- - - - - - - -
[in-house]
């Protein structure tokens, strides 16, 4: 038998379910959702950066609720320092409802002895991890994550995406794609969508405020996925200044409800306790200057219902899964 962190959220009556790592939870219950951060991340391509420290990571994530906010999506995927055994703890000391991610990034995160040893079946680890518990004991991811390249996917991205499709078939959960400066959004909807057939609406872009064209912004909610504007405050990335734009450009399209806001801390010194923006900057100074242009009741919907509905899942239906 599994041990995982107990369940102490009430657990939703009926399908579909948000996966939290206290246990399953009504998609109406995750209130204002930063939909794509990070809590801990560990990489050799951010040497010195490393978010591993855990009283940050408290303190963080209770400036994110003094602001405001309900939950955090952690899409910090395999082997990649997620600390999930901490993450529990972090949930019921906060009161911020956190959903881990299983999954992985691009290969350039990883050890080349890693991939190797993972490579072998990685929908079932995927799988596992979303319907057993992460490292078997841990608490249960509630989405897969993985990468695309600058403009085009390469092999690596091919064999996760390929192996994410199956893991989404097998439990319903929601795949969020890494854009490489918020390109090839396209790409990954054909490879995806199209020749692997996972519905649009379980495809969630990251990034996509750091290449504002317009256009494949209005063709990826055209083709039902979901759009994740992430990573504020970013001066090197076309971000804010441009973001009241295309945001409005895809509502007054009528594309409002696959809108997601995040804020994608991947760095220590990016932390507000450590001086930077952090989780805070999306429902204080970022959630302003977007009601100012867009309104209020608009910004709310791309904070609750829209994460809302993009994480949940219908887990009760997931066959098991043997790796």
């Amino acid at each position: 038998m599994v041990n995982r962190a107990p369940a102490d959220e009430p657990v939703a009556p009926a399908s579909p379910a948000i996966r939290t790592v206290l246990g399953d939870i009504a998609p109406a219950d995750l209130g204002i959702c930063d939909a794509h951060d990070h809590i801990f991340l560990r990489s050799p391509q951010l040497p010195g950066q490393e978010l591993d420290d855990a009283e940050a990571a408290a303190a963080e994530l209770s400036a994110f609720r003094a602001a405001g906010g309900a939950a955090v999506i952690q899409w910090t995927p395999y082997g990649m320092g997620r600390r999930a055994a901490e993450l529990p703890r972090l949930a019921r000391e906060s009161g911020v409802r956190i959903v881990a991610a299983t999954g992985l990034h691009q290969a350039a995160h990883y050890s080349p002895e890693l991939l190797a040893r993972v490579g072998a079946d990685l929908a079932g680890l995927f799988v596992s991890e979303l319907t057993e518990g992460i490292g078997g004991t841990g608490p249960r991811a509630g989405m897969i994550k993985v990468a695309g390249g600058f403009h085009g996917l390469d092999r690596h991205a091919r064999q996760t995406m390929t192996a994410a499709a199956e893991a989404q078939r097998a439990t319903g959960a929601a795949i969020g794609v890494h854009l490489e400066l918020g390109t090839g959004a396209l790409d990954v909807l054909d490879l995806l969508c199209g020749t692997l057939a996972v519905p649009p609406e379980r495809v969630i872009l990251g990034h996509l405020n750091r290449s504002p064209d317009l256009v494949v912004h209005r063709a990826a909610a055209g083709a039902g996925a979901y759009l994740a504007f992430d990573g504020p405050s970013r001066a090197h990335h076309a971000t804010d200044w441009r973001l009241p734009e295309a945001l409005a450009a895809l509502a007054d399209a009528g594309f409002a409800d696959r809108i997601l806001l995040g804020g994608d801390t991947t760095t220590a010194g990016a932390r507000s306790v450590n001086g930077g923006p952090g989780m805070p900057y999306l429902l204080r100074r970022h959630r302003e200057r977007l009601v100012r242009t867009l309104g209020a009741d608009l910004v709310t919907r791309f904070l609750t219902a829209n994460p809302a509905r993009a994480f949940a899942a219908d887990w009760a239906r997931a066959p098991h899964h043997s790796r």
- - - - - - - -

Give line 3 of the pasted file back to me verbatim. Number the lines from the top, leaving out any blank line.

């Amino acid at each position: 038998m599994v041990n995982r962190a107990p369940a102490d959220e009430p657990v939703a009556p009926a399908s579909p379910a948000i996966r939290t790592v206290l246990g399953d939870i009504a998609p109406a219950d995750l209130g204002i959702c930063d939909a794509h951060d990070h809590i801990f991340l560990r990489s050799p391509q951010l040497p010195g950066q490393e978010l591993d420290d855990a009283e940050a990571a408290a303190a963080e994530l209770s400036a994110f609720r003094a602001a405001g906010g309900a939950a955090v999506i952690q899409w910090t995927p395999y082997g990649m320092g997620r600390r999930a055994a901490e993450l529990p703890r972090l949930a019921r000391e906060s009161g911020v409802r956190i959903v881990a991610a299983t999954g992985l990034h691009q290969a350039a995160h990883y050890s080349p002895e890693l991939l190797a040893r993972v490579g072998a079946d990685l929908a079932g680890l995927f799988v596992s991890e979303l319907t057993e518990g992460i490292g078997g004991t841990g608490p249960r991811a509630g989405m897969i994550k993985v990468a695309g390249g600058f403009h085009g996917l390469d092999r690596h991205a091919r064999q996760t995406m390929t192996a994410a499709a199956e893991a989404q078939r097998a439990t319903g959960a929601a795949i969020g794609v890494h854009l490489e400066l918020g390109t090839g959004a396209l790409d990954v909807l054909d490879l995806l969508c199209g020749t692997l057939a996972v519905p649009p609406e379980r495809v969630i872009l990251g990034h996509l405020n750091r290449s504002p064209d317009l256009v494949v912004h209005r063709a990826a909610a055209g083709a039902g996925a979901y759009l994740a504007f992430d990573g504020p405050s970013r001066a090197h990335h076309a971000t804010d200044w441009r973001l009241p734009e295309a945001l409005a450009a895809l509502a007054d399209a009528g594309f409002a409800d696959r809108i997601l806001l995040g804020g994608d801390t991947t760095t220590a010194g990016a932390r507000s306790v450590n001086g930077g923006p952090g989780m805070p900057y999306l429902l204080r100074r970022h959630r302003e200057r977007l009601v100012r242009t867009l309104g209020a009741d608009l910004v709310t919907r791309f904070l609750t219902a829209n994460p809302a509905r993009a994480f949940a899942a219908d887990w009760a239906r997931a066959p098991h899964h043997s790796r």